2 ( +2 / -0 )

Godan, on Facebook you can see Friends of Friends. If your colleague accepts you as a Friend, your work Friends can see that she is on Facebook and may want her to become a friend. That could include your and her boss. That a few other colleagues have befriended you would then seem to her to be a big negative. She wants to keep her Facebook for Friends who are friends and separate her private life from her work life, which may be a rather foreign idea in Japan where work life is often a person's whole life.

JapanGal, you are right about Facebook and privacy. Many people display too much information on Facebook. Many were surprised to find their mobile phone numbers were displayed by default. Publicising all your information on Facebook these days could even lead to identity theft, which is a serious problem if it happens.

Facebook is becoming a great way for people to keep in touch and swap information. It did provide a lot of support and helped back in March.

It should be noted that it is a great way to communicate for people who want to overthrow their government as we have seen in some Arab countries.

I have found an interesting feature is that I have got in touch with old friends through it.

1 ( +1 / -0 )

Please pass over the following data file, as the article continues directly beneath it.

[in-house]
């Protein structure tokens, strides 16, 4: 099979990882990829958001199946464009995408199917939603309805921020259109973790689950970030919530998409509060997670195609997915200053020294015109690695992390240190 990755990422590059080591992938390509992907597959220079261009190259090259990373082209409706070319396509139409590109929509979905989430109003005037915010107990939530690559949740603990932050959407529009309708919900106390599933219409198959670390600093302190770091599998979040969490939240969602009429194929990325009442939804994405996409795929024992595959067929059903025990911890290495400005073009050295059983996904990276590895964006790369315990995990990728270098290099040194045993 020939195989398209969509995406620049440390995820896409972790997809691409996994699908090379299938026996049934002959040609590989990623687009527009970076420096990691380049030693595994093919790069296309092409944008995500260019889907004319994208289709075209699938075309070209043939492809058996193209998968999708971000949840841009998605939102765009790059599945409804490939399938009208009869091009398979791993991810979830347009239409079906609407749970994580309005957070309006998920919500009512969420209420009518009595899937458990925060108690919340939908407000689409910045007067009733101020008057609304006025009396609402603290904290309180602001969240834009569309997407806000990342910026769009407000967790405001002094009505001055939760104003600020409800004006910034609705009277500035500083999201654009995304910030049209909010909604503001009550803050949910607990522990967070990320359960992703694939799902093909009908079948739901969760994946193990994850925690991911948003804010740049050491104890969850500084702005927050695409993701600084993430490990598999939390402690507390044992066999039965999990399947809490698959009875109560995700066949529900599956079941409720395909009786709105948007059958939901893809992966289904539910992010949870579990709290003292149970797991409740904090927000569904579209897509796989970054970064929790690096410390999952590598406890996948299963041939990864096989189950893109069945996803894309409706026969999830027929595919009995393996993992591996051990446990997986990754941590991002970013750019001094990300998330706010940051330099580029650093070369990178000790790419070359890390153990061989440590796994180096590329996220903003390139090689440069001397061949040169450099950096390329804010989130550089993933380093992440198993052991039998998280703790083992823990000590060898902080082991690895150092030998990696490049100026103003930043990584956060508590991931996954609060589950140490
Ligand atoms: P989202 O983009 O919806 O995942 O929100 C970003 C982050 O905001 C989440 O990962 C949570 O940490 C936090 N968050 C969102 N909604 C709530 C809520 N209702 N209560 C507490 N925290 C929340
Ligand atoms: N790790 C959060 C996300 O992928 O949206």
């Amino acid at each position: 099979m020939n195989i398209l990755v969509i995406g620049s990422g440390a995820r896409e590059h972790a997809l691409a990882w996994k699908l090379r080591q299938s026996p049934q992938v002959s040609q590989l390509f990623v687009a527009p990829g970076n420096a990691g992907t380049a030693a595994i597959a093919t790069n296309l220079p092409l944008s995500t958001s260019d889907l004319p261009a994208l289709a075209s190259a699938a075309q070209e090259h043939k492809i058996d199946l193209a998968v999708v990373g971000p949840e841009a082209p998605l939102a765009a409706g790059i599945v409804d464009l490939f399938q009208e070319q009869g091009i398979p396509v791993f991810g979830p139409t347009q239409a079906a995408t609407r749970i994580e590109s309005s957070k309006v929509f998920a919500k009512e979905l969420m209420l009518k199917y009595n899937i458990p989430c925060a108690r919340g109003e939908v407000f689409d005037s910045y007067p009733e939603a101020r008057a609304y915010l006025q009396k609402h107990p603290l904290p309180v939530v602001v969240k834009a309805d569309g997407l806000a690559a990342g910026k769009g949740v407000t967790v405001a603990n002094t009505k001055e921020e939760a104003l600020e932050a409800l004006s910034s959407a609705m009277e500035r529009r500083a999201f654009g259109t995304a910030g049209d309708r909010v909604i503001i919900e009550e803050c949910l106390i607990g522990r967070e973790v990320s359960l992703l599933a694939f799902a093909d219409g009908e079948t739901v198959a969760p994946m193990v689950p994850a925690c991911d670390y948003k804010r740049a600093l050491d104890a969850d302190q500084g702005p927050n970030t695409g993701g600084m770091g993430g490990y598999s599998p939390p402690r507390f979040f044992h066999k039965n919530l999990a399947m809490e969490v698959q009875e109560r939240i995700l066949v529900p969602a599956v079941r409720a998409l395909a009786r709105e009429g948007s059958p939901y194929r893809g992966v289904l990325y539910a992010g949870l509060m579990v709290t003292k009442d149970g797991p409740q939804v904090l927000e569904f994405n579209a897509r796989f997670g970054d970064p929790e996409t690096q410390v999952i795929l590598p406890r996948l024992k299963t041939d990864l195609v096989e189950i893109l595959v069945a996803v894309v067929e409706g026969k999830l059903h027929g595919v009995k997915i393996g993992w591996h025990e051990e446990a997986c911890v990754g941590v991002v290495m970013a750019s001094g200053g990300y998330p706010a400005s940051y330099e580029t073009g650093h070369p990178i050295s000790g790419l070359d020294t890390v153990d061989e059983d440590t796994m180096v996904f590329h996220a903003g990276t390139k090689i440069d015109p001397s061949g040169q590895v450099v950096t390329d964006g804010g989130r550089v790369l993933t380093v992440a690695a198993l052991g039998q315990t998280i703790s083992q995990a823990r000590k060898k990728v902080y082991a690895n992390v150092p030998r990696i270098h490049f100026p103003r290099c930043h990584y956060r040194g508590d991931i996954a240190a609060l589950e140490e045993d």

I also dislike SNS. I quit Japanese Cyworld because some creep scrapped all photos with me there. I locked almost all albums for "friends only" and then the perv came suddenly with different ID and profile and offered to be friends. The admins caught him immediately, but it was over for me there. And Farcebook is even worse. The "friends of friends " feature bares you to people you don't even know. If I want to share something with my friend A, why would all her friends learn about it too? Especially the photos-they can be easily downloaded by right click and "save as". The main reason I quit FB was this privacy issue. And the most strange thing is that people just don't understand why would anyone lock their personal info, especially your child's photos and info on her-try to explain this to someone who has never had children or lives in a country that basically doesn't have problems with pervs. Try to explain the privacy issue to someone who lives in a country where ID theft is very uncommon. Try to explain to your friends that all these cute cards, hugs, games, kisses they keep sending you as a token of friendship aren't that safe at all. Not only they won't understand you, but your image will suffer badly. Japanese friends I had on FB were very private too, and I believe that this uchi/soto thing has something to do with that. But I also think that FB itself was created based on the Western idea for friends and friends circles, while Japanese have somewhat different idea about friends-how close a friend is and what info you actually exchange with this friend.They have different levels of uchi and soto, as well as different levels of human relationships.